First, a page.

Cannes 2019

Robert Eggers’s The Lighthouse

On Film / The Daily — May 21, 2019
Willem Dafoe and Robert Pattinson in Robert Eggers’s The Lighthouse (2019)

An outburst of giddy tweets immediately following Sunday night’s premiere of The Lighthouse has resulted in some of the longest lines for repeat screenings seen in Cannes in recent memory. Reviews of the Directors’ Fortnight entry have been some of the best for any film at the festival this year, and so far, the best of the best is Jessica Kiang’s for the Playlist. “So who knew,” she asks, “that Edgar Allan Poe and Man of Aran early cinema pioneer Robert Flaherty threw a Herman Melville-themed party for Ernest Hemingway which, under the influence of bathtub gin and barometric anomaly (and a late appearance by Samuel Beckett), became so raucous it angered the Greek Gods who visited mythically grotesque punishments on its revelers, gone blind with masculine rage and insane with isolation and bad hooch? Thankfully, director Robert Eggers, of The Witch infamy, was on hand to document the proceedings.”

It’s the 1890s, and Tom Wake (Willem Dafoe), a craggy former seaman, and ex-logger Ephraim Winslow (Robert Pattinson) emerge from a soupy fog to take on a four-week stint manning a lighthouse jutting up from an isolated rock off the coast of Nova Scotia. Wake’s in charge and jealously guards the light itself, refusing to let Winslow anywhere near it. As the junior officer, it’s left to Winslow to scrub the cabin, empty buckets of excrement, and stoke the boiler. The Lighthouse is, as Variety’s Owen Gleiberman describes it, “a combative two-hander in which the men, vying for power and camaraderie, chat and joke and jostle and take the piss and go at each other as if they were characters written by Sam Shepard in a sea-shanty frame of mind.”

The deeply researched screenplay written by Eggers and his brother Max is “packed with antique nautical jargon,” observes the Telegraph’s Robbie Collin, “and their two actors chomp away on it with zeal.” Dafoe, notes Michael Leader at Little White Lies, “revels in delivering the knotty vernacular, salty banter and drunken sea-dog stories, and he’s on top form as the energy undulates across a scene from quiet repose to roof-raising frenzy. Pattinson, adding yet another killer credit to his enviable actor’s CV, more than holds his own as a man beaten down by his surroundings and his situation, and undone by isolation, desire, and paranoia.”

At the Notebook, Leonardo Goi zeroes in on Eggers’s use of 35 mm orthochromatic film stock. “An early standard in filmmaking eventually replaced for its tendency to make skin tones too dark,” he explains, “it does wonders to capture the hues of candlelit dinner conversations, the mud and dirt covering the pair’s faces, turning the scarcely furbished interiors into nightmarish ink drawings. The few moments cinematographer Jarin Blaschke’s camera ventures outside the confines of the dim-lit interiors to capture a misty, aluminum sky, the light feels almost unbearably bright.” At the Film Stage, Rory O’Connor notes that the boxy Academy ratio (1.37:1) “accentuates the style of Eggers’s balanced compositions while adding to the men’s increasing claustrophobia and insanity . . . Blaschke’s work is morbidly complimented by Mark Korven’s score, a mix of low strings and menacing, repetitious fog horns.”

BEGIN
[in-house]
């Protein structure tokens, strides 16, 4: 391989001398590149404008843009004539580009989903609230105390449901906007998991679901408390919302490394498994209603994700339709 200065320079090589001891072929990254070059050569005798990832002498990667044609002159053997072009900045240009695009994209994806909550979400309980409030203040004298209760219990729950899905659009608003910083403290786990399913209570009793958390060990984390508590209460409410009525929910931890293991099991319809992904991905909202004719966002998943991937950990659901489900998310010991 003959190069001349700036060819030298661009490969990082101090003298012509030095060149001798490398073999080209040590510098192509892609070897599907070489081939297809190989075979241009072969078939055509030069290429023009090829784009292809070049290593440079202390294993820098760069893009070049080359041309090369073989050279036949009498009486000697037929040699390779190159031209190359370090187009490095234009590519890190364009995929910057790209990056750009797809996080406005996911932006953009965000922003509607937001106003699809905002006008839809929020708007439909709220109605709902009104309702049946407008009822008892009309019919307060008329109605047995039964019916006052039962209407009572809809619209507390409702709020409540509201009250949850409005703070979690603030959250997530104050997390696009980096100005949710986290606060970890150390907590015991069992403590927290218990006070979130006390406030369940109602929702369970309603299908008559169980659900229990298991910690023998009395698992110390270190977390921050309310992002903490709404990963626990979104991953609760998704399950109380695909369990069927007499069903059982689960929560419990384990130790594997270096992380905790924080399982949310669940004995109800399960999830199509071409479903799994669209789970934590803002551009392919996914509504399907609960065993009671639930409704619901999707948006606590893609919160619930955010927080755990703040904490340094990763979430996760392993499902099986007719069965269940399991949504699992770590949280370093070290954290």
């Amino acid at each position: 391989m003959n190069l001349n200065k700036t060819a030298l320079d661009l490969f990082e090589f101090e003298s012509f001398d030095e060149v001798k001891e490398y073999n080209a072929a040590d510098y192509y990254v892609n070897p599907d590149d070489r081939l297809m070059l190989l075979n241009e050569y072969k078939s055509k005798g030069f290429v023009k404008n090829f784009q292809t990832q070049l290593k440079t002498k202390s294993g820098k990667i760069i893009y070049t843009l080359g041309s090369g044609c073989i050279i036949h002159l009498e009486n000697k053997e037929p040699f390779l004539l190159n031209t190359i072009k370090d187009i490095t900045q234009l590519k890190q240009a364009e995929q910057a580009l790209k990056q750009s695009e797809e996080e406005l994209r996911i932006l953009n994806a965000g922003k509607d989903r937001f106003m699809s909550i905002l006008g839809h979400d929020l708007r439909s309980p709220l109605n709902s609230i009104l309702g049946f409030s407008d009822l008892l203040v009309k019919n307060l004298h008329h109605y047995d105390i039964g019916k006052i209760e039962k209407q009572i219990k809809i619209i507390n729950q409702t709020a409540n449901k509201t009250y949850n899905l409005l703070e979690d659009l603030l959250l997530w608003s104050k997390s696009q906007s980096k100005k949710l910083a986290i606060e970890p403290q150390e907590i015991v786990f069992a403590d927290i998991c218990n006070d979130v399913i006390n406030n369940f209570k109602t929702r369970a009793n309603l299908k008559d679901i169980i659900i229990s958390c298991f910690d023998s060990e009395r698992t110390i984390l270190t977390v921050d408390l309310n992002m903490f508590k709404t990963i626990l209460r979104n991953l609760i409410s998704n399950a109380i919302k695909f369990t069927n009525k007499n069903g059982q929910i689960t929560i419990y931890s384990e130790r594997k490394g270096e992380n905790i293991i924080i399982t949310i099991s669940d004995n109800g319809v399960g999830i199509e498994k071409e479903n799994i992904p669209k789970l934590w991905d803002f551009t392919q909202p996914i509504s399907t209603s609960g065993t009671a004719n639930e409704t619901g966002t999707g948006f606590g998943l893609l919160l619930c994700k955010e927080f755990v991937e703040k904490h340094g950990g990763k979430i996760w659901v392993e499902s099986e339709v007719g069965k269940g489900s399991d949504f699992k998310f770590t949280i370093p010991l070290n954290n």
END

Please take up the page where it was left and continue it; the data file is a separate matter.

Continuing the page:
Granting that there’s “a great deal of ostentatious cinematic technique, much of it an obvious homage to silent cinema,” Richard Porton, writing at the Daily Beast, finds that, compared to The Witch, The Lighthouse is “both less terrifying and more calculated in its effects, especially Eggers’s determination to toy with our expectations of what defines a contemporary horror movie.” The film strikes Vanity Fair’s Richard Lawson as “a flurry of auteur onanism that alternately amuses and annoys” and “an awfully trying experience to end with such a sneering shrug of the shoulders.”

But most would agree with Ben Kenigsberg, who argues at RogerEbert.com that Eggers “hasn’t simply avoided the ‘sophomore jinx’—he’s distilled the strengths of The Witch into something even more singular and strange.” And to circle back to Jessica Kiang: “Good films feel timeless,” she writes, “like they will always endure. But great ones feel eternal, like they’ve always been there.”

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